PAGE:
Santa Cruz Rocks

Where were you last night at approximately 8:04 p.m.?

The strongest earthquake since the Loma Prieta quake of 1989 struck the bay area last night, a magnitude 5.6. I was at the Del Mar Theatre, watching Nosferatu. What I assumed was a large truck rumbling the building became quite a bit stronger – lasting for 30 seconds. What was really surprising was that in a town where earthquakes can be a major hazard, why did so many people head outside? It occurred to me that perhaps the last earthquake was so long ago that people have forgotten the correct steps to take to keep themselves safe in an earthquake.

Our blog has never received so many hits in one day. We are thrilled that people are reaching out to take the steps necessary to prepare themselves for the next quake. Here are some EASY steps you can take to make sure you and your family are prepared during and in the aftermath of an earthquake:

Prepare a Home Earthquake Plan

  • Choose a safe place in every room–under a sturdy table or desk or against an inside wall where nothing can fall on you.
  • Practice DROP, COVER, AND HOLD ON at least twice a year. Drop under a sturdy desk or table, hold on, and protect your eyes by pressing your face against your arm. If there’s no table or desk nearby, sit on the floor against an interior wall away from windows, bookcases, or tall furniture that could fall on you. Teach children to DROP, COVER, AND HOLD ON!
  • Choose an out-of-town family contact.
  • Consult a professional to find out additional ways you can protect your home, such as bolting the house to its foundation and other structural mitigation techniques.
  • Take a first aid class from your local Red Cross chapter. Keep your training current.
  • Get training in how to use a fire extinguisher from your local fire department.
  • Inform babysitters and caregivers of your plan.

Eliminate Hazards, Including–

  • Bolting bookcases, china cabinets, and other tall furniture to wall studs.
  • Installing strong latches on cupboards.
  • Strapping the water heater to wall studs.

Prepare a Disaster Supplies Kit For Home and Car, Including–

  • First aid kit and essential medications.
  • Canned food and can opener.
  • At least three gallons of water per person.
  • Protective clothing, rainwear, and bedding or sleeping bags.
  • Battery-powered radio, flashlight, and extra batteries.
  • Special items for infant, elderly, or disabled family members.
  • Written instructions for how to turn off gas, electricity, and water if authorities advise you to do so. (Remember, you’ll need a professional to turn natural gas service back on.)
  • Keeping essentials, such as a flashlight and sturdy shoes, by your bedside.

Know What to Do When the Shaking Begins

  • DROP, COVER, AND HOLD ON! Move only a few steps to a nearby safe place. Stay indoors until the shaking stops and you’re sure it’s safe to exit. Stay away from windows. In a high-rise building, expect the fire alarms and sprinklers to go off during a quake.
  • If you are in bed, hold on and stay there, protecting your head with a pillow.
  • If you are outdoors, find a clear spot away from buildings, trees, and power lines. Drop to the ground.
  • If you are in a car, slow down and drive to a clear place (as described above). Stay in the car until the shaking stops.

Identify What to Do After the Shaking Stops

  • Check yourself for injuries. Protect yourself from further danger by putting on long pants, a long-sleeved shirt, sturdy shoes, and work gloves.
  • Check others for injuries. Give first aid for serious injuries.
  • Look for and extinguish small fires. Eliminate fire hazards. Turn off the gas if you smell gas or think it’s leaking. (Remember, only a professional should turn it back on.)
  • Listen to the radio for instructions.
  • Expect aftershocks. Each time you feel one, DROP, COVER, AND HOLD ON!
  • Inspect your home for damage. Get everyone out if your home is unsafe.
  • Use the telephone only to report life-threatening emergencies.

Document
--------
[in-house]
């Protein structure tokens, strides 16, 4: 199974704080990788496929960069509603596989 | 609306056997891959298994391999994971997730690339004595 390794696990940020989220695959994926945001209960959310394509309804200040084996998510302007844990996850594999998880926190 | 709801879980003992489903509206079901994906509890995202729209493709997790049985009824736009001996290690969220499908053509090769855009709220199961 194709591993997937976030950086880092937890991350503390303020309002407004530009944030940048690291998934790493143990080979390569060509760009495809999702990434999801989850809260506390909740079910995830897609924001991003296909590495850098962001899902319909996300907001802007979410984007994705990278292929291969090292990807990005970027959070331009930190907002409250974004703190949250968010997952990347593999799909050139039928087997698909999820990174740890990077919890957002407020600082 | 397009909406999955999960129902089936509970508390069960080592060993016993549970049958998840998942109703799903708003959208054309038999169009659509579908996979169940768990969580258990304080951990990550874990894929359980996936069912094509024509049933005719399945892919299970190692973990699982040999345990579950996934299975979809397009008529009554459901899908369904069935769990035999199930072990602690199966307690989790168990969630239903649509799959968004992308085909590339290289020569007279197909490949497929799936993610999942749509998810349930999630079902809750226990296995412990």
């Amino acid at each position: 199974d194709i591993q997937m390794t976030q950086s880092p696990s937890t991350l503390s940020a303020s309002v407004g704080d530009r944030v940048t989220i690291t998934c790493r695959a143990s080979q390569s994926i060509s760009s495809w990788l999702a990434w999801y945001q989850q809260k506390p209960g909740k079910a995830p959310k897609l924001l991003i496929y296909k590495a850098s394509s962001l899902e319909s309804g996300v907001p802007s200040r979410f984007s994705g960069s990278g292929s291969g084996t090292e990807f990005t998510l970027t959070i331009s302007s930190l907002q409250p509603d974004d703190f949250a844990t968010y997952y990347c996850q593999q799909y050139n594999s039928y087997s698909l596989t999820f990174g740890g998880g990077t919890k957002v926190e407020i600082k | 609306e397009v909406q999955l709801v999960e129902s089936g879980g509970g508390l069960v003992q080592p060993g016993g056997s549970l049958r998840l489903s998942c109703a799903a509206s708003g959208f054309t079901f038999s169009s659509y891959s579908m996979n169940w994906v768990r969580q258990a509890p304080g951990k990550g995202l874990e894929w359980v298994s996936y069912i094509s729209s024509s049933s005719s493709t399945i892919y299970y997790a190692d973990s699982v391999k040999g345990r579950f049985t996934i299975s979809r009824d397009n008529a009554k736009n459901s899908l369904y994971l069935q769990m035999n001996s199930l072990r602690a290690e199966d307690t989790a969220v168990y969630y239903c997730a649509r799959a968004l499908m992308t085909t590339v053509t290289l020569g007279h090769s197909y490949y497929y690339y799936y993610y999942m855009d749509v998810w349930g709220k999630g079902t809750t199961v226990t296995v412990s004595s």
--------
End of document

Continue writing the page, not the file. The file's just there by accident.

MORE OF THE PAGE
Learn how you can be “Red Cross Ready”
We would be thrilled to help you put together your family emergency plan! If you have any questions, give us a call at 831-462-2881.

25 Santa Cruz County volunteers called to help in So. Cal.

Copyright American Red Cross

25 of our disaster relief volunteers (Including 2 Board Members, 2 Mental Health Professionals, 4 Registered Nurses, 16 Shelter and Mass Feeding Workers and 1 Mass Care Bulk Distribution Specialist) have been called to help with the relief operations in Southern California, and that number continues to grow. Volunteers deployed so far are:

Rick Daniel, Anita Salem, Ray and Joy LeClair, John E. Schultz, Suzanne Carlton, Norman Turner, Janet Packer, Ralph Reyes, Armando Arias, Lee Yamada, Clyta Amadeo, Carmen Mulholand, Virginia Ledesma, Wendy Ostrow, Douglas Anderson, Cherry Roberts, Steve Hibbett, Paula Zabbattini, Susan Champness, Kenneth Llacera, Ellen Dellamora, Sharon Hightower, James Hobbs, Kate McCarthy-Lewis

Here is a snapshot of Red Cross services as of midnight, Tuesday:

• The Red Cross and its partners have opened nearly two dozen shelters across the region.
• 40 trucks full of supplies have arrived, bringing thousands of cots, blankets, toiletry kits and
other needed items.
• 50 Mobile feeding vehicles have arrived with 25 more en route.
• Cleanup supplies are also en route. Supplies include rakes, shovels and other useful
equipment to help with cleanup in the affected communities.
• A large feeding kitchen will open today at Petco Field to support the shelters, mobile feeding
and the feeding to the emergency workers.
• The local chapters have trained more than 1500 local volunteers to help with the effort.
• The national Red Cross has moved nearly 2000 additional workers to the area to help with
feeding and sheltering efforts.

If you have any questions about the local response to this disaster, please feel free to give us a call at 831- 462-2881.

Copyright American Red Cross

Santa Cruz Film Festival partners with Santa Cruz County Chapter for “Nosferatu”

Looking for something to do on Halloween Eve?

On October 30th, 2007, the Santa Cruz Film Festival (SCFF) will host a showing of “Nosferatu”, the original vampire movie, complete with a live and original score by local composer Phil Collins of New Music Works.

SCFF was kind enough to invite the Santa Cruz County Chapter of the American Red Cross to join this event. We will be taking pledges for blood donations at the door. Our fabulous UCSC Red Cross Youth Club will also be there and happy to answer any questions you might have about our new Youth Initiative.

It’s been great working with SCFF, and this promises to be a fantastic event! For ticket preorder, visit www.santacruzfilmfestival.com and click on the “event” tab.